Implications

The potential implications are:

  • tailored views – various ”views” of the data will be required to support the concept of “lenses”, that is, different users will view and access data differently according to the principle of appropriate access (follows)

  • higher administrative effort – data will need to be classified dependent upon their security category and sensitivity

  • increased technical effort:

    • various transmission mechanisms will be required to match the data security category
    • the dissemination domain (website and open API) will need to support data that is fit for dissemination purpose

7.2. Appropriate access (role-based)

Statement

Access to data is controlled dependent upon the role of the party requiring access to data.

Rationale

The main drivers are:

  • compliance – compliance with legal and regulatory mandates and the ONS Data Confidentiality principle associated with sharing and viewing of data

  • user need – users who need and are entitled to access data for their work can do so

Implications

The potential implications are:

  • higher administrative effort:

    • data sensitivity must be assigned to data
    • user roles must be defined
    • user role/sensitivity matrix must be completed and maintained
  • increased technical effort – various technical mechanisms will be required to support the assignment of data sensitivity and user roles

7.3. Timely access to data

Statement

Access controls do not unduly delay access to data.

Rationale

The main drivers are:

  • service level agreements (SLAs) and memorandum of understandings (MoUs) – conformance with any SLA or MoU

  • efficient data provisioning – timely access to data following an initial user request

Implications

The potential implications are:

  • higher administrative effort – an SLA or MoU will be established for each data access route for each dataset

  • increased technical effort – various technical mechanisms will be required to support any SLA or MoU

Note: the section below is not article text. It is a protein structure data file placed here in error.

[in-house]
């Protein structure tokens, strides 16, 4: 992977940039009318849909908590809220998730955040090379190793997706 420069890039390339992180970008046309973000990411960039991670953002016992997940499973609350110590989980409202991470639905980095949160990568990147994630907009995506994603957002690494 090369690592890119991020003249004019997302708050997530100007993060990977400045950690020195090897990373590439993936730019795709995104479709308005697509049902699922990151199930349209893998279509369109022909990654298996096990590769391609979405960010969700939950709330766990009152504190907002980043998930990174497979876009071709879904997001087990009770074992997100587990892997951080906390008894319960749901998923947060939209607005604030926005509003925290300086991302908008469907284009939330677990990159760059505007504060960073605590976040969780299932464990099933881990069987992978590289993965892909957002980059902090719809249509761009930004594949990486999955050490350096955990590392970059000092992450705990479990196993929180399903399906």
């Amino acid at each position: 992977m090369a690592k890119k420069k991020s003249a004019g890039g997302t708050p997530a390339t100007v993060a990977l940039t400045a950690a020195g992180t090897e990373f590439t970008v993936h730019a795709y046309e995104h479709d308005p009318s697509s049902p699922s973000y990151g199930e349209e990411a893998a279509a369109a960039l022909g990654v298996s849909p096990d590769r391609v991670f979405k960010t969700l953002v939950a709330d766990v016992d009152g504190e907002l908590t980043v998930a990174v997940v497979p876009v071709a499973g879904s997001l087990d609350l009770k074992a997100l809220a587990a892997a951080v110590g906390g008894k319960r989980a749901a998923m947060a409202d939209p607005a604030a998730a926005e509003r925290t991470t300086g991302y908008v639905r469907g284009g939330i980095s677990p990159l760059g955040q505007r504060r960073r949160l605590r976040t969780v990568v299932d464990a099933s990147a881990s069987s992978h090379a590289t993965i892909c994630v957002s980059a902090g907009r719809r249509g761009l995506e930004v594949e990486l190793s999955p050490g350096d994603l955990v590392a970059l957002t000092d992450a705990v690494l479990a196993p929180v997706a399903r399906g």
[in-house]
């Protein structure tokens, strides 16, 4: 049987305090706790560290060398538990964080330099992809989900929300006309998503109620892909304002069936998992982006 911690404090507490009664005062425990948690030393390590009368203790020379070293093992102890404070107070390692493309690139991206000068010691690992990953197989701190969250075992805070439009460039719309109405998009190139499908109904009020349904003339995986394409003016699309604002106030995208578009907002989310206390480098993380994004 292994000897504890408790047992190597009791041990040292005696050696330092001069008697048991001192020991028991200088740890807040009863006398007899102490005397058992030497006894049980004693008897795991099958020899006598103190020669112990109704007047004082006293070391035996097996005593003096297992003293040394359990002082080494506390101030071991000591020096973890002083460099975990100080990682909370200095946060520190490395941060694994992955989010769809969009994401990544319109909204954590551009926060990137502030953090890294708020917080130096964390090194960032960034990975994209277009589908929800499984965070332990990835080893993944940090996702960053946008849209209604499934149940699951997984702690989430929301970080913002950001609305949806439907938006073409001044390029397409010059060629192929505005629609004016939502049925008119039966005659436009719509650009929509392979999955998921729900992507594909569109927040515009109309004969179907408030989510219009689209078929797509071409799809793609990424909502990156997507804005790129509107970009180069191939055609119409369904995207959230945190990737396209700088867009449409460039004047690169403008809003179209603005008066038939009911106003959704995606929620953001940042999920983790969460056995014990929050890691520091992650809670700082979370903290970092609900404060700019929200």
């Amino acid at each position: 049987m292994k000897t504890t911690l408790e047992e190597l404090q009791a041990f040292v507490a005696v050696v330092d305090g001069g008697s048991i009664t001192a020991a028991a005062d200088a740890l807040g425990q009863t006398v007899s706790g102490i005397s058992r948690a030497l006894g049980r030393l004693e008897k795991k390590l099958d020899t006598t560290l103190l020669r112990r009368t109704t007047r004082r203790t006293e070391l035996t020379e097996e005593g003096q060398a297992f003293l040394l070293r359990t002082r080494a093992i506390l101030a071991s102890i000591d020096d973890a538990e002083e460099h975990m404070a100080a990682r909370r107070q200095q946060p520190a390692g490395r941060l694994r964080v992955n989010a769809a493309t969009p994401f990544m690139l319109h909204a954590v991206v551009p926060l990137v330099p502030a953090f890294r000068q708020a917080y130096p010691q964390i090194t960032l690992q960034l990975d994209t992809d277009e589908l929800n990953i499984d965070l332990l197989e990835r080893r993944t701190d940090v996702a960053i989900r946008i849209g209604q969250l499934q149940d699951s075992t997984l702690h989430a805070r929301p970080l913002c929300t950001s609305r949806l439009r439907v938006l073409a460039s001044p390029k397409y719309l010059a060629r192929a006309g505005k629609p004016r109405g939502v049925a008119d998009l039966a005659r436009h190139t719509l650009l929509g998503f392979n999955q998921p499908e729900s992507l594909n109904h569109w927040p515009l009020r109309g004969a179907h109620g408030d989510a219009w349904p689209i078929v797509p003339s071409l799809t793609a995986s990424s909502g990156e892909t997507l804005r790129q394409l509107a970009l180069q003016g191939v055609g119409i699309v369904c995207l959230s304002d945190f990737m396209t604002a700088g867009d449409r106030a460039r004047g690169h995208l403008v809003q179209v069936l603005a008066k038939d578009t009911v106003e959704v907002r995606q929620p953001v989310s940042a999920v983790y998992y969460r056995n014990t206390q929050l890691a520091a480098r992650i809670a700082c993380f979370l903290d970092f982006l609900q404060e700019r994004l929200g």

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8. Data retention and storage

8.1. Keep data for long enough

Statement

Retain personal data and metadata no longer than is necessary for the purpose it was obtained for (Information Commissioner's Office (ICO), 2018).

Rationale

The main drivers are:

  • ICO Data Protection Principles – Schedule 1 to the Data Protection Act (DPA) defines the Data Protection Principles

  • the Data Protection Act (DPA) – controls how personal information is used by organisations, businesses or the government

  • General Data Protection Regulation (GDPR) – the GDPR aims primarily to give control to citizens and residents over their personal data and to simplify the regulatory environment for international business by unifying the regulation within the EU

  • National Statistician’s Data Ethics Committee (NSDEC) Principles – the use of data has clear benefits for users and serves the public good

Implications

The potential implications are:

  • increased storage requirements – as a direct result of retaining data, the amount of storage required will increase

  • higher administrative effort to:

    • define and agree a retention period for both data and metadata
    • allocate the retention period to data assets
    • record (as metadata) the purpose the data were obtained for
  • reputational damage – the reputation of ONS could suffer because of the lack of data available, if they are deleted too soon

8.2. Don’t keep data for too long

Statement

Information is not to be kept forever – it is deleted when it is no longer needed for historical, statistical or research purposes (Information Commissioner's Office (ICO), 2018).

Rationale

The main drivers are:

  • ICO Data Protection Principles – Schedule 1 to the Data Protection Act (DPA) defines the Data Protection Principles

  • the Data Protection Act (DPA) – controls how personal information is used by organisations, businesses or the government

  • General Data Protection Regulation (GDPR) – the GDPR aims primarily to give control to citizens and residents over their personal data and to simplify the regulatory environment for international business by unifying the regulation within the EU

  • National Statistician’s Data Ethics Committee (NSDEC) Principles – the use of data has clear benefits for users and serves the public good

Implications

The potential implications are:

  • higher administrative effort to:

    • ensure data are removed when the retention period is attained or when the data are no longer required
    • need to have the ability to retain data and metadata on a case-by-case basis in order to ensure that evidence is not lost if supporting an ongoing data misuse investigation
  • increased technical effort:

    • to ensure the data, including any backups, are removed
    • need to have the ability to retain data and metadata on a case-by-case basis in order to ensure that evidence is not lost when supporting an ongoing data misuse investigation.